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Jon Lewis
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Casey Anthony – An Interesting Debate

4 comments

Since the verdict came in, I have had several discussions with people on facebook and in person. People’s reactions have ranged. Many are outraged at the jury for letting a woman go who appeared to them to have murdered her daughter. They have cried out that the system is broken. They have brought up the O J Simpson case which ended approximately seventeen years ago.

So, is the system broken? Do two cases in seventeen years indicate that? Was the jury wrong?

These are just some questions to be answered. However, my question is, "If the system is broken, what system should we have?" Should one person decide the fate of a criminal? Should a panel of three? Should the police just be able to convict someone? The mayor of a City? The Governor? Who should it be? What should it be?

My answer? We have the best system. We have twelve people who are selected at random. Attorneys don’t select the jury. They de-select the jury. For example, the Judge brings in 24 random people based on voter registration, and each attorney gets to question these people (Voir Dire). At the end, each attorney gets six strikes, and when they are done, they are left with the twelve jurors. They may be professionals. They may be blue collar workers. They may be students. They may be retirees. They can be anyone who qualifies. And, those twelve people listen to the facts and evidence presented, and they come together in deliberations to decide, UNANIMOUSLY, the fate of another, and if it’s not UNANIMOUS, it’s a hung jury, and the case gets re-tried.

If you were wrongly accused of a crime, would you want one person or a panel deciding your fate? Or, would you want this jury system? I would venture to say that you would rather have the system we have.

The other issue is the media’s involvement in these sensational trials. These things happen every day. There are murders. There are crimes. There are trials. Every day in this country, it happens. But for some reason, only some are promoted in the media, and the public gets involved. Too involved. The public hears bits and pieces, but they aren’t sitting there listening to ALL of the evidence. And yet, the public decides. With no Rules of Evidence or Civil Procedure or burdens of proof, the public decides whether the party is guilty of the crime.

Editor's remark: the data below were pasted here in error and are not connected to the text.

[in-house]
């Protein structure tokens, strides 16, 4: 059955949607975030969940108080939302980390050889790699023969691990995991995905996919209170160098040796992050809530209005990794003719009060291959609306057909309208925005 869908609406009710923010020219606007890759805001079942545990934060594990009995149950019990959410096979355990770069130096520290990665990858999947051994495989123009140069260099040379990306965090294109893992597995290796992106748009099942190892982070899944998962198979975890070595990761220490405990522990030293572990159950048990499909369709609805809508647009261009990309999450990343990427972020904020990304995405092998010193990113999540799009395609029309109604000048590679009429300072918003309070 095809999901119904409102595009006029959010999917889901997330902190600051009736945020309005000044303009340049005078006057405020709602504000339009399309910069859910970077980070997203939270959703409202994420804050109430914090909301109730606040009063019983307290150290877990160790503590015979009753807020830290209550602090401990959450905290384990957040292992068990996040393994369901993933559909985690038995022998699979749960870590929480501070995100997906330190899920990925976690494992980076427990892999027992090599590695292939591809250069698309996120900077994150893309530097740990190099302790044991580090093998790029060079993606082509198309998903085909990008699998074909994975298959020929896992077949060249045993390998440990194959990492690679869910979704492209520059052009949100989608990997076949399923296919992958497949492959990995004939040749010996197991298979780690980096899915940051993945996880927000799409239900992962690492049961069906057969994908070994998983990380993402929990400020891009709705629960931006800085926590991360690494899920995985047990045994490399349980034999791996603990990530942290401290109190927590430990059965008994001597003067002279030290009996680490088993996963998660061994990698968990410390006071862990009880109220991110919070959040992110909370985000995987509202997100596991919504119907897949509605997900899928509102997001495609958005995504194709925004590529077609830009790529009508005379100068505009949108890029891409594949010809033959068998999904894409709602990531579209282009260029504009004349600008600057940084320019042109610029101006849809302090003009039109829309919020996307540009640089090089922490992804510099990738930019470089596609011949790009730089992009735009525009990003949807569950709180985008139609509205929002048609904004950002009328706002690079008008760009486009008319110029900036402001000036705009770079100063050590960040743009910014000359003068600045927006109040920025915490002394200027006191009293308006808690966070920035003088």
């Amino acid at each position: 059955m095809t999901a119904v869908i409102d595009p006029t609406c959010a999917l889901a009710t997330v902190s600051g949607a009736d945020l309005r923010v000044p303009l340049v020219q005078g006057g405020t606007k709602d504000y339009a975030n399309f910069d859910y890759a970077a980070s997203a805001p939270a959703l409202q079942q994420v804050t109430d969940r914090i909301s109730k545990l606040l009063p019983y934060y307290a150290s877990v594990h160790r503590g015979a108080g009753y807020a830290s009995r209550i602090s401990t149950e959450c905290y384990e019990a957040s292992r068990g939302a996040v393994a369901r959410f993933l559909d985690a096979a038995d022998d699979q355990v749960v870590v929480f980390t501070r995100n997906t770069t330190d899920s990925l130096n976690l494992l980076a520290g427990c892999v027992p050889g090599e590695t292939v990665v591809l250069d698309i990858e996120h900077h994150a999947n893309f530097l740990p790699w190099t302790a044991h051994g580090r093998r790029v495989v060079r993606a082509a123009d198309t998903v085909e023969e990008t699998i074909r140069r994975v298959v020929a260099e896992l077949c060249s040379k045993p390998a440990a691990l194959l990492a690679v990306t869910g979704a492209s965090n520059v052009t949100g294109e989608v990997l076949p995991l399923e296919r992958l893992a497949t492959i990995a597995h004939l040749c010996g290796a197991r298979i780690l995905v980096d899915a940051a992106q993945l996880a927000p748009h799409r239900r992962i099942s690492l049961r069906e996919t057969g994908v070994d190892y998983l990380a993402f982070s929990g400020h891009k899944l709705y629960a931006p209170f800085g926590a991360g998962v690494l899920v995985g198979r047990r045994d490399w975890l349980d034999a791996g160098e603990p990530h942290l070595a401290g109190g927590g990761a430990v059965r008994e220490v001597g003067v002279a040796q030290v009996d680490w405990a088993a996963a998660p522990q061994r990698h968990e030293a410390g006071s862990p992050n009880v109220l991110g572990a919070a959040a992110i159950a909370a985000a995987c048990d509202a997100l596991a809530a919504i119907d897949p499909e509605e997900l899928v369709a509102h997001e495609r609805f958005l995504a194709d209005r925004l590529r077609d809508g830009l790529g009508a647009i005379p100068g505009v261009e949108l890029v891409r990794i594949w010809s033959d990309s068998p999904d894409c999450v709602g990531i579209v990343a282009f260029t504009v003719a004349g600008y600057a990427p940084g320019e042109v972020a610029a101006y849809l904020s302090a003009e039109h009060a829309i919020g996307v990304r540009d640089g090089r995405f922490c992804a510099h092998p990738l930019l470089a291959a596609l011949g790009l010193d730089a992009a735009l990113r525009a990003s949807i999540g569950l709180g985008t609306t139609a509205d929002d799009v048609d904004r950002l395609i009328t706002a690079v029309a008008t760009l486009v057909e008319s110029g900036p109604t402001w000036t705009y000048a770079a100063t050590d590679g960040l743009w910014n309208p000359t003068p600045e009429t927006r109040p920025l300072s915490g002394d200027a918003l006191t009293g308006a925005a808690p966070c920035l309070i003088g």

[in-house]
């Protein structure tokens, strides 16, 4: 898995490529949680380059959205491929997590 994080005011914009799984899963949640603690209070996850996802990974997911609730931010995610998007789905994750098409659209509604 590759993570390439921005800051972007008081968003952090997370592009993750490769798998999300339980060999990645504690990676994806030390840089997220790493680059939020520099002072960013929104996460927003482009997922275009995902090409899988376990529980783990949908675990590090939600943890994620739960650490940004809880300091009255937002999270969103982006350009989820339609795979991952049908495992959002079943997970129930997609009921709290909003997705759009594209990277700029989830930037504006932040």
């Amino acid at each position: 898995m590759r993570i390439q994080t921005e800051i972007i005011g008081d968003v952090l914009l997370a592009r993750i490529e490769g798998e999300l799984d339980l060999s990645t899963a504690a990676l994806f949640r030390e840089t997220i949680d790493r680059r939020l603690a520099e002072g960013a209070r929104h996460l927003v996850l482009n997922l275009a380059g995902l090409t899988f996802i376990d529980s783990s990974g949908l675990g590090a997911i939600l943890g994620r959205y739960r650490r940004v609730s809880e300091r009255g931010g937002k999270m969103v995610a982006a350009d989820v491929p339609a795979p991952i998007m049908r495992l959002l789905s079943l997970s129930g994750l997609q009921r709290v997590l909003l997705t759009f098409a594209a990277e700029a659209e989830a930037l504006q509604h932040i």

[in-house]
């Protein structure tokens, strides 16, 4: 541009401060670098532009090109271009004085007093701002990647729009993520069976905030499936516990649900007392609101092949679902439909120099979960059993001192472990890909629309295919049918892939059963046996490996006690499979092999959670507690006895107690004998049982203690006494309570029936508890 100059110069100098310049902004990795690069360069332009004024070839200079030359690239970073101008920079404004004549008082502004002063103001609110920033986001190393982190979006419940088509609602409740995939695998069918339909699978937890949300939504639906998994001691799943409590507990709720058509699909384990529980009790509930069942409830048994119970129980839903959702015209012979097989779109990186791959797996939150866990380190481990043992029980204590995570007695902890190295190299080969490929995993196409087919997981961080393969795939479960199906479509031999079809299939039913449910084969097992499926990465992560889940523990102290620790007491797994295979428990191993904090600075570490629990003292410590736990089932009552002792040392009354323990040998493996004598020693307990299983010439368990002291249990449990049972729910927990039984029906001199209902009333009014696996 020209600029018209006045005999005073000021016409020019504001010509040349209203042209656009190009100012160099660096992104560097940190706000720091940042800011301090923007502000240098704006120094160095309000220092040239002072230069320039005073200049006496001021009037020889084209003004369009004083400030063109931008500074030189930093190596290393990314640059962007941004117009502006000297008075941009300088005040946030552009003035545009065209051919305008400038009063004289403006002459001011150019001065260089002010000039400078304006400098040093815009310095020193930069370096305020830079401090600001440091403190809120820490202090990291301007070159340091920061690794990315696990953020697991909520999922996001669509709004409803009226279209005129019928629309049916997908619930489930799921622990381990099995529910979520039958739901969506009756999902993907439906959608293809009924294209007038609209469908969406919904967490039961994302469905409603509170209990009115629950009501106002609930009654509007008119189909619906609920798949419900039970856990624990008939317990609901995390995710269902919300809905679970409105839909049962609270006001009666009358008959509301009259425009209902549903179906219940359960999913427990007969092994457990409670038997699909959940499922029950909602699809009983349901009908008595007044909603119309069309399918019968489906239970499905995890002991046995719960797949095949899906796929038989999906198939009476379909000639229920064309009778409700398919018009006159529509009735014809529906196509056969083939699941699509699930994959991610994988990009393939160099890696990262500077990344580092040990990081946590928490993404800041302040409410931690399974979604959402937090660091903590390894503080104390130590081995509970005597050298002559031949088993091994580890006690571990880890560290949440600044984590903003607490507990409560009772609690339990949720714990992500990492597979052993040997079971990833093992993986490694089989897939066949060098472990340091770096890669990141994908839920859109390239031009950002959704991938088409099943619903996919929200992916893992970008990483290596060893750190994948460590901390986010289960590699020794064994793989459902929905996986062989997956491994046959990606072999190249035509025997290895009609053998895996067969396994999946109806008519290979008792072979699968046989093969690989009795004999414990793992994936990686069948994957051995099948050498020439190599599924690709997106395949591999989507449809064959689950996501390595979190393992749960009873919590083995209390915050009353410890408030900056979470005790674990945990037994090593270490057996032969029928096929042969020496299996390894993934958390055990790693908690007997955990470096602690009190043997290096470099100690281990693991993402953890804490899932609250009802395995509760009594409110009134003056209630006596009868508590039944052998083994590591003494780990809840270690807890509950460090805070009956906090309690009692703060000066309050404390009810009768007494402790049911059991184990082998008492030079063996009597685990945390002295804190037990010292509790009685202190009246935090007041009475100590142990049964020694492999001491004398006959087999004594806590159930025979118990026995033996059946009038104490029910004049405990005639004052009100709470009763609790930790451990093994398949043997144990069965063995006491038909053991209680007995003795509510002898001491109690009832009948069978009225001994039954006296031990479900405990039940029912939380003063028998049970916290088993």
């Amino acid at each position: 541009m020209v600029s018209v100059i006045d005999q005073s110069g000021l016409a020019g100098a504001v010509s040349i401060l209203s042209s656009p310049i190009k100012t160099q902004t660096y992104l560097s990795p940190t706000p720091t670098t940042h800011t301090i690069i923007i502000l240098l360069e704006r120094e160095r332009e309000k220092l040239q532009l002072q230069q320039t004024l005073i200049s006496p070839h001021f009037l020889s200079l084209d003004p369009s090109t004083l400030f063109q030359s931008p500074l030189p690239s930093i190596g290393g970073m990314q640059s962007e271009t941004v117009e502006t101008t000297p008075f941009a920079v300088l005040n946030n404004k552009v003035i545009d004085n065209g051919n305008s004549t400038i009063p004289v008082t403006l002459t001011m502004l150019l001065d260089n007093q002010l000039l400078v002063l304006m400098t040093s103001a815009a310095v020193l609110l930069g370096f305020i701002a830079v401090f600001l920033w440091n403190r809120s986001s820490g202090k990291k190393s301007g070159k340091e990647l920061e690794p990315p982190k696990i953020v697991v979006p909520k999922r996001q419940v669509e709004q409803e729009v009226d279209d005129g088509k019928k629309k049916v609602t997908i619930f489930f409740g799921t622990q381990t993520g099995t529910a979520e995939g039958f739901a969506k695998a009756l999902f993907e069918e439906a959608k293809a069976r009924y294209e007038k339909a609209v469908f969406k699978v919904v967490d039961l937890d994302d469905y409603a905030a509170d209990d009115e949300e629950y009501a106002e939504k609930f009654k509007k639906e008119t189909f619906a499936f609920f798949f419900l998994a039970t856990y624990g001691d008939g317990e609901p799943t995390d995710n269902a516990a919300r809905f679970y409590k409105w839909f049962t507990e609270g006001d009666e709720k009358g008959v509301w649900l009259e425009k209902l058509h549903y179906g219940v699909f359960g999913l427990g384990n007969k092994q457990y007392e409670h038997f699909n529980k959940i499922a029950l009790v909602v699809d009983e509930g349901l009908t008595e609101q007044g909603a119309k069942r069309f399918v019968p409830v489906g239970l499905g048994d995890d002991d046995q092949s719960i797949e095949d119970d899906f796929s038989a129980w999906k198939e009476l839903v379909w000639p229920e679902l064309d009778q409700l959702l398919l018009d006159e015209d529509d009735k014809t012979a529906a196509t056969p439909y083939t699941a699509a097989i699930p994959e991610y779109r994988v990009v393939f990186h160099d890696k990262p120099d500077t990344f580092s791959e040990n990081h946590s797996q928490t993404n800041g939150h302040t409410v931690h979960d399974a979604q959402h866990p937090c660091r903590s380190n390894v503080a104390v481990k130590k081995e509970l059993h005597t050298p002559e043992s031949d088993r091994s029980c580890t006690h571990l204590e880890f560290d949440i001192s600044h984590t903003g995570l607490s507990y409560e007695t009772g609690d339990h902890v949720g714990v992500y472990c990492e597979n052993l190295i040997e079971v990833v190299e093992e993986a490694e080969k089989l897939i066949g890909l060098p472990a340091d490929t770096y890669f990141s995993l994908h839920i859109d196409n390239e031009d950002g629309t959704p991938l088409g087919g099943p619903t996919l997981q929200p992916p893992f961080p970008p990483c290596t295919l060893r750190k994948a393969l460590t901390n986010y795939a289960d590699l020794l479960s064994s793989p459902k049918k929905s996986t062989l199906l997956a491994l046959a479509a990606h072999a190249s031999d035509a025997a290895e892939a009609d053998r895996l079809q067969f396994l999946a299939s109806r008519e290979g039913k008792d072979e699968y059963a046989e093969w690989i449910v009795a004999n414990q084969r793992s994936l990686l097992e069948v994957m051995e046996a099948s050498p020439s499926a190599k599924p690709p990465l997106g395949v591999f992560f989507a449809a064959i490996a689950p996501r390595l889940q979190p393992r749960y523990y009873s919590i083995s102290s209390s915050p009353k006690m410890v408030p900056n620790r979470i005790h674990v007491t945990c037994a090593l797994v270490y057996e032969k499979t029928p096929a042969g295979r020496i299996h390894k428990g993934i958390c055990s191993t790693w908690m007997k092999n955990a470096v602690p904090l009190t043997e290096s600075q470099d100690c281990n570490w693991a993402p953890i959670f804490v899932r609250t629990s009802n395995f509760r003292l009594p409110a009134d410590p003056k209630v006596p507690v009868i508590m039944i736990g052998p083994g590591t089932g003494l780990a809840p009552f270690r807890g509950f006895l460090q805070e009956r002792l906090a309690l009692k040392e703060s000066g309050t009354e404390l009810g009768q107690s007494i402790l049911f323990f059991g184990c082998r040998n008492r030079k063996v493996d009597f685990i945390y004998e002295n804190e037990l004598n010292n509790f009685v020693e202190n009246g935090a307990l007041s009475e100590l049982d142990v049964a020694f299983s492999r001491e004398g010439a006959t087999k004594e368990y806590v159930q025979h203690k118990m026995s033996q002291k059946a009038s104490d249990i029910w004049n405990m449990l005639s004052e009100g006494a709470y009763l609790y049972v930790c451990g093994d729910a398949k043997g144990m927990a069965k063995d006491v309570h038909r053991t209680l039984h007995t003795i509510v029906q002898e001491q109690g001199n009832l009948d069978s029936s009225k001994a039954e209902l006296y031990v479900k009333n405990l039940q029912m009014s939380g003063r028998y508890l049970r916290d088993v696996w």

I don’t think this is right. Especially, when nut cases start threatening the lives of jurors. Jurors are doing their civic duty, and they have a right to be respected for their decision regardless of what the public thinks. The system needs to be respected, or the system WILL fail.

This is another reason why more people need to serve. Many complain about jury duty, but it is one of the most fundamental aspects of our country, and instead of complaining, people need to serve and see what it is all about.

Next time you receive a jury notice, think twice about what it means.

4 Comments

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  1. Kim says:
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    I wathced every day of this trial, and my mouth dropped open when this verdict came in. I am sorry, but to hear a jury member say that there was not enough evidence to deliver a verdict of guilty is beyond understanding. This jury truly has no idea of what constitutes Reasonable Doubt. They were and are clueless. For instance, you don’t have to prove motive.

  2. Jon Lewis says:
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    Thank you for your comments Kim. I appreciate your stance, but my ultimate question is what system you would propose if you don’t think this one works?

  3. Patricia Lewis says:
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    I believe our system works more of the time than not but in my heart “I think” it failed this time, but I also believe that there is a much greater power than us who will always correct our human errors and punish the guilty, and that is why I will be able to accept this verdict. God is always with us.

  4. Tina says:
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    Nice post. I would only add that it is the job of the prosecution to prove its case. It’s admirable that these 12 people were able to put aside emotion they must have felt about this crime and say that the prosecution had not met its burden. That shows a system that works, not one that’s broken.